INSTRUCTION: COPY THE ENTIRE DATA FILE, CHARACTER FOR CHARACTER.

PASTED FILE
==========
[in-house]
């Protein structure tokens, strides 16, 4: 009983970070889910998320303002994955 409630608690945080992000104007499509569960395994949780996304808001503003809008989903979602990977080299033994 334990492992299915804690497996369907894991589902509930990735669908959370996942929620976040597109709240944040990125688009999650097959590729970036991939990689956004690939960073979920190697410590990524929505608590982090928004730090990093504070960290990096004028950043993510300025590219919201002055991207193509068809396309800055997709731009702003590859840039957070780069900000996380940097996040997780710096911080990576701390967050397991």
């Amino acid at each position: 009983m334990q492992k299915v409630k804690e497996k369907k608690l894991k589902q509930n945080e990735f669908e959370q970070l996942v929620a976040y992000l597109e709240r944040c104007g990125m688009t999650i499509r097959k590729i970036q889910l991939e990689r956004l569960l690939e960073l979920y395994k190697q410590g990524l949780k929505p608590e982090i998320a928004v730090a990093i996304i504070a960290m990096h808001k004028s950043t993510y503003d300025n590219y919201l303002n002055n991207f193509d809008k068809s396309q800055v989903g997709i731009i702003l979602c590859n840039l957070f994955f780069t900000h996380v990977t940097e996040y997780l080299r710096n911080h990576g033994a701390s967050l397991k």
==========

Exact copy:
[in-house]
């Protein structure tokens, strides 16, 4: 009983970070889910998320303002994955 409630608690945080992000104007499509569960395994949780996304808001503003809008989903979602990977080299033994 334990492992299915804690497996369907894991589902509930990735669908959370996942929620976040597109709240944040990125688009999650097959590729970036991939990689956004690939960073979920190697410590990524929505608590982090928004730090990093504070960290990096004028950043993510300025590219919201002055991207193509068809396309800055997709731009702003590859840039957070780069900000996380940097996040997780710096911080990576701390967050397991």
């Amino acid at each position: 009983m334990q492992k299915v409630k804690e497996k369907k608690l894991k589902q509930n945080e990735f669908e959370q970070l996942v929620a976040y992000l597109e709240r944040c104007g990125m688009t999650i499509r097959k590729i970036q889910l991939e990689r956004l569960l690939e960073l979920y395994k190697q410590g990524l949780k929505p608590e982090i998320a928004v730090a990093i996304i504070a960290m990096h808001k004028s950043t993510y503003d300025n590219y919201l303002n002055n991207f193509d809008k068809s396309q800055v989903g997709i731009i702003l979602c590859n840039l957070f994955f780069t900000h996380v990977t940097e996040y997780l080299r710096n911080h990576g033994a701390s967050l397991k």